House Intelligence Committee Democrats said Chairman Devin Nunes (R-Calif.) apologized to them Thursday during a closed-door meeting for his handling of revelations about surveillance that potentially could have been collected about President Trump and his associates during the transition period.
Nunes’s apology was “generic,” Rep. Jackie Speier (D-Calif.), a member of the Intelligence Committee, said on CNN, adding that it was “not clear” precisely which actions his apology covered.
Nunes came under heavy fire from Democrats on Wednesday after going first to the press, then to the White House, and then to the press again before consulting with committee colleagues about what he said was fresh intelligence about the president and his campaign aides.
On Thursday, Nunes said it was a “judgment call” to personally brief Trump before speaking with his Intelligence Committee colleagues, who are actively investigating allegations that Russia interfered in the 2016 elections and suspected links between Trump aides and the Kremlin.
When he made his apology, Nunes stressed “that he really wanted us to be bipartisan,” said Rep. Jim Himes (D-Conn.), a member of the Intelligence Committee. “He was contrite. Internally on the committee, he’s a very reasonable guy. But outside, on a number of occasions, he’s acted in the interests of the Trump campaign.”
Himes said Nunes’s actions “dramatically increased the pressure for an outside bipartisan commission.” But until that happens, he said, the Intelligence panel needs to stick with its probe. “We don’t have a choice,” he said. “If we walk away, the Senate might be the only group working” on an investigation in Congress.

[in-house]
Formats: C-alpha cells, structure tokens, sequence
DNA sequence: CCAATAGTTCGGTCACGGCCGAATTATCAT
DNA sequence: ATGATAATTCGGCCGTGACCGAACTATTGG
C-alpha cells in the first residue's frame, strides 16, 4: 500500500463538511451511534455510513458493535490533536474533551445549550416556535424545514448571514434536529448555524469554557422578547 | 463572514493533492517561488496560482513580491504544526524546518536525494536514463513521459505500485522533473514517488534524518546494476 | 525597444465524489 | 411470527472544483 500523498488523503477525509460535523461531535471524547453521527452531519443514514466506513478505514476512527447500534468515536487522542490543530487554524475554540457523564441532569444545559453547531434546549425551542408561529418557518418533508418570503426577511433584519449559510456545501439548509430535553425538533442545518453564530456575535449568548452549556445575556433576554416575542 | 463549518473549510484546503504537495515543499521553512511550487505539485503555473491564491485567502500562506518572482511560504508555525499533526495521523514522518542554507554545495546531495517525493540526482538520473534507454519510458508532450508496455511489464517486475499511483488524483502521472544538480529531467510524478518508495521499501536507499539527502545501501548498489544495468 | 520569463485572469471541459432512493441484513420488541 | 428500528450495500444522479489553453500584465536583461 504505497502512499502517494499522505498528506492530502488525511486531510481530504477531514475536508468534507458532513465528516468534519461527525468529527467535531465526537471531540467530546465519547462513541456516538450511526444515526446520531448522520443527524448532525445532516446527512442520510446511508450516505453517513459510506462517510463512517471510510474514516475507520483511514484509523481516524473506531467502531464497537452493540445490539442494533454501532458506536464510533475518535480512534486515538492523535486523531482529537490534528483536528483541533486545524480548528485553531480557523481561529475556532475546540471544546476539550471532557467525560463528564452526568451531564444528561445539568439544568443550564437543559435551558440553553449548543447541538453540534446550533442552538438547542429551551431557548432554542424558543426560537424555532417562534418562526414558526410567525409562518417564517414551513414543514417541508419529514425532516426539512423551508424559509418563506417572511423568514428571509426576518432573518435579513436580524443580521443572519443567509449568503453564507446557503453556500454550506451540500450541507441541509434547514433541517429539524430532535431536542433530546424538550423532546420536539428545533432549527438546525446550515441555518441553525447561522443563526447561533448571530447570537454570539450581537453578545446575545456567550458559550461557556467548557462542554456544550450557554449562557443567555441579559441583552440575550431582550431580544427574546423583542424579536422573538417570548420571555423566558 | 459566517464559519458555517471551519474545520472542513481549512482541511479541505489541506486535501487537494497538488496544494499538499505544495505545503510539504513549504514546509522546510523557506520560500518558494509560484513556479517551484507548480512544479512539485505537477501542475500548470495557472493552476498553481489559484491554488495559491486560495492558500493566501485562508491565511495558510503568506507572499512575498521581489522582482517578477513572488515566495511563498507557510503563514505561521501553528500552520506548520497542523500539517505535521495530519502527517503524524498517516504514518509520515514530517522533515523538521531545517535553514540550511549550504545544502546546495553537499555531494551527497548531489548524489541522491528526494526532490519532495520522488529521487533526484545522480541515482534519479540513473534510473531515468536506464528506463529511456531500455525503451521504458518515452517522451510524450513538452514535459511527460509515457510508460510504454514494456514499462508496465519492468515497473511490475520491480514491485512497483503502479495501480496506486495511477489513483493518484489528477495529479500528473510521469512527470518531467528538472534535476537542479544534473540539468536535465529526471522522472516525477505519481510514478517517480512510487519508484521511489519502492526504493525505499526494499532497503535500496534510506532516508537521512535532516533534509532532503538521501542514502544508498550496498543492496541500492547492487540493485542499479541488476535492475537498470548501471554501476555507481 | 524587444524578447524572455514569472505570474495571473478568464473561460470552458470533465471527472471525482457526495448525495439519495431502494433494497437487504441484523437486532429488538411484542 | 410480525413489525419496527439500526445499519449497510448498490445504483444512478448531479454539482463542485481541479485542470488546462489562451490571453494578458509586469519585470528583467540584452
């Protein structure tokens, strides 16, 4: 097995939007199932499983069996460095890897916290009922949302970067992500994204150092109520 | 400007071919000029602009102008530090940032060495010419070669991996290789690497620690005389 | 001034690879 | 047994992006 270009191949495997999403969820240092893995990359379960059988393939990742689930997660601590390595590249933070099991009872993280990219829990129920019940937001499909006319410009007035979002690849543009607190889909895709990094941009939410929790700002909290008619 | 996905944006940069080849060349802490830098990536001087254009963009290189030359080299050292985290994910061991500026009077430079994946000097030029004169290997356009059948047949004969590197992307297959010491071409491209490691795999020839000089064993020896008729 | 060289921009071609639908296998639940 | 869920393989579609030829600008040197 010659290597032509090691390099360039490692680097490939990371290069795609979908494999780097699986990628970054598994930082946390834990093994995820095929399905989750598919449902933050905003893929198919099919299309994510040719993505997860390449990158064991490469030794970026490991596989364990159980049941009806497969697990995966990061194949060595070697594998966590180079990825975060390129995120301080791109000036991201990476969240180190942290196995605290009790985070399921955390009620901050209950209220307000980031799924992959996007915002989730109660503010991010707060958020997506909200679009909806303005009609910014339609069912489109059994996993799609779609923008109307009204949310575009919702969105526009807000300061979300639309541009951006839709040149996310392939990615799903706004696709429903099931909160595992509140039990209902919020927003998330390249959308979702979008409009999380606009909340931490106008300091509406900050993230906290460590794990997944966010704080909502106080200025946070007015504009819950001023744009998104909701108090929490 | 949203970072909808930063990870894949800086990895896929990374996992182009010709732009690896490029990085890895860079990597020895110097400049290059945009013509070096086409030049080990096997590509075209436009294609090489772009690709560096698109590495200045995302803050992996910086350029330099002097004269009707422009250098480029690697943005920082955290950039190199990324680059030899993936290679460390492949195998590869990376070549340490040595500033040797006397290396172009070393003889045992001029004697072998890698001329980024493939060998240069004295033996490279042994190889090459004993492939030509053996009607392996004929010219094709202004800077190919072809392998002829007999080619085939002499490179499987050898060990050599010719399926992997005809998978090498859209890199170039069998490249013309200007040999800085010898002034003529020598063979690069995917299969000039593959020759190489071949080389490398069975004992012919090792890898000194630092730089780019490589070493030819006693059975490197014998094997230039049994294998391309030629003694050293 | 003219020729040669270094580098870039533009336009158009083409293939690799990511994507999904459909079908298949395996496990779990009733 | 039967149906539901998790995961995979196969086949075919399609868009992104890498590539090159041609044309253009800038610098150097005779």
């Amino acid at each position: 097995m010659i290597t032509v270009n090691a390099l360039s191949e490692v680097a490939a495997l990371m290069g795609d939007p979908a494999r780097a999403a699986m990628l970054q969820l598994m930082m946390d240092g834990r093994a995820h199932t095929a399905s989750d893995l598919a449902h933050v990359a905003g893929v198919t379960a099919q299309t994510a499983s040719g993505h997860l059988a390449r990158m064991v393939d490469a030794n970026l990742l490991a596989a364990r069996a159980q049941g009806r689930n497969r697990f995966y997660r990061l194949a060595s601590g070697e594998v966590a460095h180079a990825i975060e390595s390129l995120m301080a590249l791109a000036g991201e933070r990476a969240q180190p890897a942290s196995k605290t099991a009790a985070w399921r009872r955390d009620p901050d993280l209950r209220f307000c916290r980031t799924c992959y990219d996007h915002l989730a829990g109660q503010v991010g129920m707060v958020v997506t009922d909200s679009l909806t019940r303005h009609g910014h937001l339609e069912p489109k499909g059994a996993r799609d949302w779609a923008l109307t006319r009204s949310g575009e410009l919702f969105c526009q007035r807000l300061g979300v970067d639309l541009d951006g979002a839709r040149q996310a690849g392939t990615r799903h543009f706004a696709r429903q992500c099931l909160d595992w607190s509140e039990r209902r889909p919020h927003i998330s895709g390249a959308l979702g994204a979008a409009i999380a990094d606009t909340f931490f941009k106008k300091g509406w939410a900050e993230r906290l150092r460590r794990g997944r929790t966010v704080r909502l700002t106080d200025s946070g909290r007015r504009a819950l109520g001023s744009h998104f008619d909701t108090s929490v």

The California Republican has said he is expecting the NSA, CIA and FBI to respond to a request for a full list of names of people whose identities were disclosed after the individuals were picked up in “incidental collection,” or legal collection by U.S. intelligence agencies of communications of individuals speaking with targets of surveillance. Nunes said Wednesday that the information he has seen may show that Trump or his aides were picked up in such incidental collection during the transition.
Some Democrats have accused Nunes of speaking publicly in an attempt to deflect attention from Monday’s congressional hearing, at which FBI Director James B. Comey not only confirmed that the FBI is looking into allegations that the Trump team coordinated with Russian officials during the election, but flatly denied Trump’s accusation that the Obama administration had wiretapped him.
Said one Democratic committee official: “This looks like the president got in hot water over his wiretapping claim, and the White House had to find a way to give him an off-ramp.”
Nunes would not say whether his source was affiliated with the White House or what type of incidental collection had occurred — whether it was direct conversations between Trump or his team and a foreign agent, or whether two foreign entities were simply picked up discussing the president. He said only that the communications did not involve Russia.